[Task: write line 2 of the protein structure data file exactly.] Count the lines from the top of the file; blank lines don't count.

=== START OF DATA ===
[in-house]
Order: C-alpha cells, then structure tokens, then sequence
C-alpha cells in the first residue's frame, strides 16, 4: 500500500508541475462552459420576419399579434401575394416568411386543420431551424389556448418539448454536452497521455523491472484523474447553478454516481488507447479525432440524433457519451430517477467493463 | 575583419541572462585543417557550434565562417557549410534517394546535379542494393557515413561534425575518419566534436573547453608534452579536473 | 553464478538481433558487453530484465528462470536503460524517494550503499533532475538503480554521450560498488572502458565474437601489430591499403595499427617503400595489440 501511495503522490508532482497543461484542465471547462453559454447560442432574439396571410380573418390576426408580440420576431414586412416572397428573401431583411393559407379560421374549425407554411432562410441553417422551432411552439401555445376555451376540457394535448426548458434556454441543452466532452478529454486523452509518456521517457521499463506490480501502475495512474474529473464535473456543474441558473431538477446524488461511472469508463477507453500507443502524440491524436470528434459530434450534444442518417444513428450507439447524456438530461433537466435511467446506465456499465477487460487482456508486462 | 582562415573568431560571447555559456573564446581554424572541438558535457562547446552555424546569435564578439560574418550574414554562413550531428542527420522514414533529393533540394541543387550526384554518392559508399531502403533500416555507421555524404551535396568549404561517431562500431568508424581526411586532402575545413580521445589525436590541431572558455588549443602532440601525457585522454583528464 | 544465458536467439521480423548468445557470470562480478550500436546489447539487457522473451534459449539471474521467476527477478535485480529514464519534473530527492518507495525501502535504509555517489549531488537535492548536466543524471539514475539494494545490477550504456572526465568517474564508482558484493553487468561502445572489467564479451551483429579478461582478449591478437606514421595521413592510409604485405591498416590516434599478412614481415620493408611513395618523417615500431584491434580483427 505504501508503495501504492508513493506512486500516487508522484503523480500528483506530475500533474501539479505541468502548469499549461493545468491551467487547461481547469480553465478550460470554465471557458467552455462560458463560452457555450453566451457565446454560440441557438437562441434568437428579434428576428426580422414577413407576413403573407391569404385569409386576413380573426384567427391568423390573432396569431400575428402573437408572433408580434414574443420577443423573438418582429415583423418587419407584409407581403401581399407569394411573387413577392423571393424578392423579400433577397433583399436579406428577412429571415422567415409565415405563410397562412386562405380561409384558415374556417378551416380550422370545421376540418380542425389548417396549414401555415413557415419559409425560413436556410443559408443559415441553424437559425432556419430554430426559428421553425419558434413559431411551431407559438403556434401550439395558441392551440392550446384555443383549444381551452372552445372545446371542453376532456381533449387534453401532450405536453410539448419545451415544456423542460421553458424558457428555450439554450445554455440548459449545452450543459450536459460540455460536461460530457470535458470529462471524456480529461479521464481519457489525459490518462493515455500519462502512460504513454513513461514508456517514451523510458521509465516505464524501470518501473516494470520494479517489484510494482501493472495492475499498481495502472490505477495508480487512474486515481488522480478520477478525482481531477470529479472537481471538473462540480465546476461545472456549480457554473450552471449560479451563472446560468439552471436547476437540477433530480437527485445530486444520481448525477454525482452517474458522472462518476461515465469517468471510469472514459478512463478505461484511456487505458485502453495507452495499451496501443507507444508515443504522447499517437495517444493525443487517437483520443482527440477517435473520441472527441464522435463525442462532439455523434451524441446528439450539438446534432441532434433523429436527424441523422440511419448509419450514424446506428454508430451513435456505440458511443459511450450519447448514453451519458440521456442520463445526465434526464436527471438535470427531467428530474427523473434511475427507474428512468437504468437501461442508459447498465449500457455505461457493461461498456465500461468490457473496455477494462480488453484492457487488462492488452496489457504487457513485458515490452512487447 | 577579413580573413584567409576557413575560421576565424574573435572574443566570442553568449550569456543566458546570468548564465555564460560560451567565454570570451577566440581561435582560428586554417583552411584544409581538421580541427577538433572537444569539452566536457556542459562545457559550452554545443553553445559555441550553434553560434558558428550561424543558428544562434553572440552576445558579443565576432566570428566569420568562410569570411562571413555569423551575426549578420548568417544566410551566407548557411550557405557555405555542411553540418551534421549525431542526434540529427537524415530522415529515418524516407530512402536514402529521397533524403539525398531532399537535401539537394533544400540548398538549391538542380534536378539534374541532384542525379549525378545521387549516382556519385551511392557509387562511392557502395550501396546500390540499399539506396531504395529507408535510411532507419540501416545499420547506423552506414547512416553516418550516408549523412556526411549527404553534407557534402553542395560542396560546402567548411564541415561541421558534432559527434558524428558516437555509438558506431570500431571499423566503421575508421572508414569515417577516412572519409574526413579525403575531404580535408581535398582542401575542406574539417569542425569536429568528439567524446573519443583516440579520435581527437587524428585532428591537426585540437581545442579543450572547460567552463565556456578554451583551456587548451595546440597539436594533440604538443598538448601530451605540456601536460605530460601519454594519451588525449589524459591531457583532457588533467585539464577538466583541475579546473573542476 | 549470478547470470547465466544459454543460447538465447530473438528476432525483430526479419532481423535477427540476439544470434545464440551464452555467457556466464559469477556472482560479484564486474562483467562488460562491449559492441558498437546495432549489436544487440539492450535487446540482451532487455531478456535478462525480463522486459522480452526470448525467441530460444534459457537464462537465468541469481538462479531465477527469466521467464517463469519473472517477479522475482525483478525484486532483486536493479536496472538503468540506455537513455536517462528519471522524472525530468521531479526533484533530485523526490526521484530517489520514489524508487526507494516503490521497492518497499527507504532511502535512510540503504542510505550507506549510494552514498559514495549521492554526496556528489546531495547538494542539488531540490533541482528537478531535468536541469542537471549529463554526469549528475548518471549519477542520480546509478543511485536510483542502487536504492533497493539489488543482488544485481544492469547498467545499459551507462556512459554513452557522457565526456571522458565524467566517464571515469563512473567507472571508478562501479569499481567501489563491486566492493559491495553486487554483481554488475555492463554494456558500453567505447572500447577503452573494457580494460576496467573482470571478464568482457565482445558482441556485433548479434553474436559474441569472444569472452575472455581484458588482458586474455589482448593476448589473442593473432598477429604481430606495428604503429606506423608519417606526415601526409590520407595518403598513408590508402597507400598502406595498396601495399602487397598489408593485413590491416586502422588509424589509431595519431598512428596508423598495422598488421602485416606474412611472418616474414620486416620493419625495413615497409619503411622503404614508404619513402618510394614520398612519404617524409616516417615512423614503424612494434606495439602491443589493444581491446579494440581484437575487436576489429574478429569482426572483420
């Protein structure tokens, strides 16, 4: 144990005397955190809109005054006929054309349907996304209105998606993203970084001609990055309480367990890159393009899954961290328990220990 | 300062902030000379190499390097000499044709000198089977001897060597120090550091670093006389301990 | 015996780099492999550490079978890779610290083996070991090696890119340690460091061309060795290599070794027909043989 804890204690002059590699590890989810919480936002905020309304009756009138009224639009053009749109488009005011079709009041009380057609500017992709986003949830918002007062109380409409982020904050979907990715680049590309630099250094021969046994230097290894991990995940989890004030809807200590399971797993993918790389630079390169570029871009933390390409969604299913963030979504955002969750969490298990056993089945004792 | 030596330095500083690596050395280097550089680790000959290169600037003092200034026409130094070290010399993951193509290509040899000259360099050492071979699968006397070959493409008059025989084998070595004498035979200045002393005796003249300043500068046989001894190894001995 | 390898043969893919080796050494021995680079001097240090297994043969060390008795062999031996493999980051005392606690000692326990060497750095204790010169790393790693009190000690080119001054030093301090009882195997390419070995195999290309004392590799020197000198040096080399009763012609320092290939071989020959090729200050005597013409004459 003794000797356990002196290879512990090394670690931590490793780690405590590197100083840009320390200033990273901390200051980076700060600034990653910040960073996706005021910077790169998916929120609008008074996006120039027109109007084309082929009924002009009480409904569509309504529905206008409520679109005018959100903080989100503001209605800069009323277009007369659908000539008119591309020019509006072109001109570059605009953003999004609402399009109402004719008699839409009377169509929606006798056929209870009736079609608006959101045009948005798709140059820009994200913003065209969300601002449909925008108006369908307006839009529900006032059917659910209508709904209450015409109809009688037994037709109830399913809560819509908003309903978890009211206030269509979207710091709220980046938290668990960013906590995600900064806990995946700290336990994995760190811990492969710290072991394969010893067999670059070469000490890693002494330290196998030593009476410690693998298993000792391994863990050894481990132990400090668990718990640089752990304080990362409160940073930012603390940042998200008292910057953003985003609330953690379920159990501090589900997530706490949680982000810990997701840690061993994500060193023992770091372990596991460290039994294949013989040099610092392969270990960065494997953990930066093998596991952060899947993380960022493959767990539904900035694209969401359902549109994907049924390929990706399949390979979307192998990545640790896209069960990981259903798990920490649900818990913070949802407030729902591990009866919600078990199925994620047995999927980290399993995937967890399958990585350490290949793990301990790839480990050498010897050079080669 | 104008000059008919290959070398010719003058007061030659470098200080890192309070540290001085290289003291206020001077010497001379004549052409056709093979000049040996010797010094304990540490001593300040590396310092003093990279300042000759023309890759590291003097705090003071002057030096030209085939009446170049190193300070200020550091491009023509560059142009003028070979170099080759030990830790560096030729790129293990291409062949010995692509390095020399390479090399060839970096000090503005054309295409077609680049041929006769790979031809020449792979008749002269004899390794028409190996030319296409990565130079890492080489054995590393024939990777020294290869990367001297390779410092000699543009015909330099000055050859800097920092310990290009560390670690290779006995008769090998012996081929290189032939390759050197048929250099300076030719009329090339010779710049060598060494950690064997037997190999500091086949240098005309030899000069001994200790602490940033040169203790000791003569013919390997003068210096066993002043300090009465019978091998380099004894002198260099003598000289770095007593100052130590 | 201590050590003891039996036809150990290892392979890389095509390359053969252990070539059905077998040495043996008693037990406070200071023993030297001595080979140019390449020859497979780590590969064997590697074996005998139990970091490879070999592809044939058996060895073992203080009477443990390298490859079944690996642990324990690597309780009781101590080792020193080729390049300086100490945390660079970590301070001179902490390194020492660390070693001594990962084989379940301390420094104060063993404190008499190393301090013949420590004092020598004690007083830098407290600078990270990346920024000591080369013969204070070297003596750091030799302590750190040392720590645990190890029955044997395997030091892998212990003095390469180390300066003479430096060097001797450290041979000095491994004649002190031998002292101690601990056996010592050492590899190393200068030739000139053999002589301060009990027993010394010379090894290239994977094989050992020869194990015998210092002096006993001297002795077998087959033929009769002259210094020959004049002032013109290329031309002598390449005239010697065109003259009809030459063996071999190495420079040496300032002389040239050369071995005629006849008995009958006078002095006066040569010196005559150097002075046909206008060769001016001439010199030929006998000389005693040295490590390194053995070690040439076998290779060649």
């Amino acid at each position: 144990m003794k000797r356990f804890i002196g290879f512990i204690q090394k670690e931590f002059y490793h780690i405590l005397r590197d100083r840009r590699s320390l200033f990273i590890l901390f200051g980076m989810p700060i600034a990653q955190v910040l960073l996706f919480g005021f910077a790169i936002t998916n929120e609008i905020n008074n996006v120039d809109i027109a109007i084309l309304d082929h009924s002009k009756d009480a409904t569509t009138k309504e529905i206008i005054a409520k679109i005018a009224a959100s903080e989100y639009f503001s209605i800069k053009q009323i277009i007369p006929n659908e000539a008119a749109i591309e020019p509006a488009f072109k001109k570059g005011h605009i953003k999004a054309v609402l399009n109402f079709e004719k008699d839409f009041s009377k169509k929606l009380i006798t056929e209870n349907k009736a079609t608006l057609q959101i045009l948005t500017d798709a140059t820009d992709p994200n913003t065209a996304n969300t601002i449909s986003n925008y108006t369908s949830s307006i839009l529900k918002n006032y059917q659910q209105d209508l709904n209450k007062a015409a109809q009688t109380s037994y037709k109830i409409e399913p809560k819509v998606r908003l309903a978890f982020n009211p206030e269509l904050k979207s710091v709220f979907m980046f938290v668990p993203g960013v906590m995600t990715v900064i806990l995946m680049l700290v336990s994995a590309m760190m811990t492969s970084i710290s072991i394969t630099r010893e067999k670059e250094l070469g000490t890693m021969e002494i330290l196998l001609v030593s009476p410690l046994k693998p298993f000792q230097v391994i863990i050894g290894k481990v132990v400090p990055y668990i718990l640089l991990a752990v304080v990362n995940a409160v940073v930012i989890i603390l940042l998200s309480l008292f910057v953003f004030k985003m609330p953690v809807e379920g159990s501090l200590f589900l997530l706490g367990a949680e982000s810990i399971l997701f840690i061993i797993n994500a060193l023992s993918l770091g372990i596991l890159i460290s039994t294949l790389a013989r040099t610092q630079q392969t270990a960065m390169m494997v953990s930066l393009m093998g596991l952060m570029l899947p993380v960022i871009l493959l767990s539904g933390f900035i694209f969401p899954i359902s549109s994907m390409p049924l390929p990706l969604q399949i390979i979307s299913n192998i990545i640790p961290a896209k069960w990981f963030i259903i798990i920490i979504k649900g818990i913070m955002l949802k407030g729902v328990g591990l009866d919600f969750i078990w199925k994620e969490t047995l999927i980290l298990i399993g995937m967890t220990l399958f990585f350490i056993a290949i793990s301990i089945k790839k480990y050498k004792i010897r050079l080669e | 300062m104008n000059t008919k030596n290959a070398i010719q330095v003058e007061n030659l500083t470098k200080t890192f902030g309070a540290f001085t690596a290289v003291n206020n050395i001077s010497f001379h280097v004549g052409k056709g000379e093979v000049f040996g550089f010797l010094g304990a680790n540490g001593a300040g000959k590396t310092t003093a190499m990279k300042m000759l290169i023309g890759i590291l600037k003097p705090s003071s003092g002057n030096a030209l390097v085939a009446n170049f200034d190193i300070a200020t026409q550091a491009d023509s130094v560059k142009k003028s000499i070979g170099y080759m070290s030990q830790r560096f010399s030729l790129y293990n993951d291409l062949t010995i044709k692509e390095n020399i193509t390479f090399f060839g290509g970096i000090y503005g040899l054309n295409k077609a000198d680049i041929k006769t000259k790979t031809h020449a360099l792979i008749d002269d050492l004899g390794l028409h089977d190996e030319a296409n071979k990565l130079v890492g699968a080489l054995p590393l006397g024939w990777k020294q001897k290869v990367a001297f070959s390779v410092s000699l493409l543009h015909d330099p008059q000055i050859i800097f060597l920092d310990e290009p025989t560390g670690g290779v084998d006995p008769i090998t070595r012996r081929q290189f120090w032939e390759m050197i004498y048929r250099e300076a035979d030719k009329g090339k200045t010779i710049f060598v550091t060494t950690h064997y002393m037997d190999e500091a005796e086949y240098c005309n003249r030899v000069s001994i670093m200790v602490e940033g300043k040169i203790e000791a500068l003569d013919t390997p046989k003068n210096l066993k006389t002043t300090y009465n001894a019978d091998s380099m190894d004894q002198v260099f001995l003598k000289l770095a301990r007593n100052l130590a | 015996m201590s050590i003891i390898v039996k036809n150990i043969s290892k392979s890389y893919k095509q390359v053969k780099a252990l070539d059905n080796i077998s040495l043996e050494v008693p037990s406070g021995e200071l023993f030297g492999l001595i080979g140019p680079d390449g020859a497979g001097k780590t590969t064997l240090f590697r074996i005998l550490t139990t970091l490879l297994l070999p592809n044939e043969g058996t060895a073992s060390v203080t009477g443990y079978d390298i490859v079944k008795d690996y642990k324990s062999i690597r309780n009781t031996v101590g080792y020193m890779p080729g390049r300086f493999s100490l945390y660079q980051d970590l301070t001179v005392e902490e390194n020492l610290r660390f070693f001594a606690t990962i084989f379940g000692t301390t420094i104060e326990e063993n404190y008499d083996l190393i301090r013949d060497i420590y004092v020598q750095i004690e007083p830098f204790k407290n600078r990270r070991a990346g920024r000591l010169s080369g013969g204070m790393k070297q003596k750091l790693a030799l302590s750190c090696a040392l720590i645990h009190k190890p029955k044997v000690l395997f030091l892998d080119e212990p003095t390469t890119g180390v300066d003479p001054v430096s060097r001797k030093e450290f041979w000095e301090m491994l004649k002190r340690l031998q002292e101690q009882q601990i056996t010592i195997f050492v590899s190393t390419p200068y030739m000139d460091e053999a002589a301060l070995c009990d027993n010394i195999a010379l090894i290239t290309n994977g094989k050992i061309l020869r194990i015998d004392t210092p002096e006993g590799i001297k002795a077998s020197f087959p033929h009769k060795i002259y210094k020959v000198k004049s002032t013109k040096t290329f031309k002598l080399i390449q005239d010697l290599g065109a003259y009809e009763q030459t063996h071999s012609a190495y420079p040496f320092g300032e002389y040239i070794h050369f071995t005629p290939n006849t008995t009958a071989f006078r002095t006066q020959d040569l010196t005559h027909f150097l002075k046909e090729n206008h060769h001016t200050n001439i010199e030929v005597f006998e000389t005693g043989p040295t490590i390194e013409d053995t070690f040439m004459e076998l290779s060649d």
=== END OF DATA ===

Order: C-alpha cells, then structure tokens, then sequence